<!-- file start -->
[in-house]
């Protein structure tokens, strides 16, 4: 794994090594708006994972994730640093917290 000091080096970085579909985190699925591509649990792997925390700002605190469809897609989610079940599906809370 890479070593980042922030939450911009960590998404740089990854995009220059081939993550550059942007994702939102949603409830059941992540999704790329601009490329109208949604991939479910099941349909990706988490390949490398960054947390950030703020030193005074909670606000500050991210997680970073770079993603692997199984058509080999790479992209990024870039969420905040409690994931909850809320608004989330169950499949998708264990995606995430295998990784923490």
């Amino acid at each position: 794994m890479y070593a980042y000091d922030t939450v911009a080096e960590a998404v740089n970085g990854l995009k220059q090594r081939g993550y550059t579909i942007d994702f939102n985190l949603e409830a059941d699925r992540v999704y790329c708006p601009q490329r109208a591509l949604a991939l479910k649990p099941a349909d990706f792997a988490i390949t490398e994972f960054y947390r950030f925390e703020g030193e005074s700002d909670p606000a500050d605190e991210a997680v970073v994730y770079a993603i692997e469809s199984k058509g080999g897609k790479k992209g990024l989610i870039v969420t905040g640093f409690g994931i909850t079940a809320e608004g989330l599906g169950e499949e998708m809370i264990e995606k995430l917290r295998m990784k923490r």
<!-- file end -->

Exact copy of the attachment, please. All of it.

[in-house]
């Protein structure tokens, strides 16, 4: 794994090594708006994972994730640093917290 000091080096970085579909985190699925591509649990792997925390700002605190469809897609989610079940599906809370 890479070593980042922030939450911009960590998404740089990854995009220059081939993550550059942007994702939102949603409830059941992540999704790329601009490329109208949604991939479910099941349909990706988490390949490398960054947390950030703020030193005074909670606000500050991210997680970073770079993603692997199984058509080999790479992209990024870039969420905040409690994931909850809320608004989330169950499949998708264990995606995430295998990784923490």
């Amino acid at each position: 794994m890479y070593a980042y000091d922030t939450v911009a080096e960590a998404v740089n970085g990854l995009k220059q090594r081939g993550y550059t579909i942007d994702f939102n985190l949603e409830a059941d699925r992540v999704y790329c708006p601009q490329r109208a591509l949604a991939l479910k649990p099941a349909d990706f792997a988490i390949t490398e994972f960054y947390r950030f925390e703020g030193e005074s700002d909670p606000a500050d605190e991210a997680v970073v994730y770079a993603i692997e469809s199984k058509g080999g897609k790479k992209g990024l989610i870039v969420t905040g640093f409690g994931i909850t079940a809320e608004g989330l599906g169950e499949e998708m809370i264990e995606k995430l917290r295998m990784k923490r």